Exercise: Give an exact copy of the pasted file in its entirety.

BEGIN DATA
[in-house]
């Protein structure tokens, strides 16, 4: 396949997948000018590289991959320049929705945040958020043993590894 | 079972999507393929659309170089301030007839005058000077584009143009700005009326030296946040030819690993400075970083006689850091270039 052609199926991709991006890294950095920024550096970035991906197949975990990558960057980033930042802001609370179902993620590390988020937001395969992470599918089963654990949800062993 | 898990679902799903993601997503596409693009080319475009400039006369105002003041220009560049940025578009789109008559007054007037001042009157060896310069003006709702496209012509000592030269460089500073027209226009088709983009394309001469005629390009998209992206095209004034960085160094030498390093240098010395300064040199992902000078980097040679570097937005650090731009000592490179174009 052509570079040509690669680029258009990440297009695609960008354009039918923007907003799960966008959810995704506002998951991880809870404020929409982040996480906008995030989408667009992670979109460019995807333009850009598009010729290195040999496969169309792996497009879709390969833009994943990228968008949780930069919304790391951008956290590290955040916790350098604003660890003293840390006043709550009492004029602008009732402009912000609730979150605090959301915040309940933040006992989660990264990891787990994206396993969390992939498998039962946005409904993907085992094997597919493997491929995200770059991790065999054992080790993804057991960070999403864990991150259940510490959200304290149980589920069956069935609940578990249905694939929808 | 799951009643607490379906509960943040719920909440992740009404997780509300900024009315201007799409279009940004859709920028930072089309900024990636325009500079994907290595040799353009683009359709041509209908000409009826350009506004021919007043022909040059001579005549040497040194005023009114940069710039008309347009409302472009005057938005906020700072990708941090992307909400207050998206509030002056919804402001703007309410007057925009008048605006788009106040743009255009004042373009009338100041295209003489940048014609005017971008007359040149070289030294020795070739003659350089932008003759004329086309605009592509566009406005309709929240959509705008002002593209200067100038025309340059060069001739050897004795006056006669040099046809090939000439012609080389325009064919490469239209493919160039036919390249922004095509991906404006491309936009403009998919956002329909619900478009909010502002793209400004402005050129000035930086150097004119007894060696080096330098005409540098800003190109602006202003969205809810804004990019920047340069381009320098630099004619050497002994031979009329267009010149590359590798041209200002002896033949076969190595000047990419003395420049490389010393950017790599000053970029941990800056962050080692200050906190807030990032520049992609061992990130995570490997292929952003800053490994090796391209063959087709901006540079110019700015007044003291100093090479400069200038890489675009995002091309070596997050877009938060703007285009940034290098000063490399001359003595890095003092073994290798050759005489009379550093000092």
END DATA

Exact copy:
[in-house]
């Protein structure tokens, strides 16, 4: 396949997948000018590289991959320049929705945040958020043993590894 | 079972999507393929659309170089301030007839005058000077584009143009700005009326030296946040030819690993400075970083006689850091270039 052609199926991709991006890294950095920024550096970035991906197949975990990558960057980033930042802001609370179902993620590390988020937001395969992470599918089963654990949800062993 | 898990679902799903993601997503596409693009080319475009400039006369105002003041220009560049940025578009789109008559007054007037001042009157060896310069003006709702496209012509000592030269460089500073027209226009088709983009394309001469005629390009998209992206095209004034960085160094030498390093240098010395300064040199992902000078980097040679570097937005650090731009000592490179174009 052509570079040509690669680029258009990440297009695609960008354009039918923007907003799960966008959810995704506002998951991880809870404020929409982040996480906008995030989408667009992670979109460019995807333009850009598009010729290195040999496969169309792996497009879709390969833009994943990228968008949780930069919304790391951008956290590290955040916790350098604003660890003293840390006043709550009492004029602008009732402009912000609730979150605090959301915040309940933040006992989660990264990891787990994206396993969390992939498998039962946005409904993907085992094997597919493997491929995200770059991790065999054992080790993804057991960070999403864990991150259940510490959200304290149980589920069956069935609940578990249905694939929808 | 799951009643607490379906509960943040719920909440992740009404997780509300900024009315201007799409279009940004859709920028930072089309900024990636325009500079994907290595040799353009683009359709041509209908000409009826350009506004021919007043022909040059001579005549040497040194005023009114940069710039008309347009409302472009005057938005906020700072990708941090992307909400207050998206509030002056919804402001703007309410007057925009008048605006788009106040743009255009004042373009009338100041295209003489940048014609005017971008007359040149070289030294020795070739003659350089932008003759004329086309605009592509566009406005309709929240959509705008002002593209200067100038025309340059060069001739050897004795006056006669040099046809090939000439012609080389325009064919490469239209493919160039036919390249922004095509991906404006491309936009403009998919956002329909619900478009909010502002793209400004402005050129000035930086150097004119007894060696080096330098005409540098800003190109602006202003969205809810804004990019920047340069381009320098630099004619050497002994031979009329267009010149590359590798041209200002002896033949076969190595000047990419003395420049490389010393950017790599000053970029941990800056962050080692200050906190807030990032520049992609061992990130995570490997292929952003800053490994090796391209063959087709901006540079110019700015007044003291100093090479400069200038890489675009995002091309070596997050877009938060703007285009940034290098000063490399001359003595890095003092073994290798050759005489009379550093000092």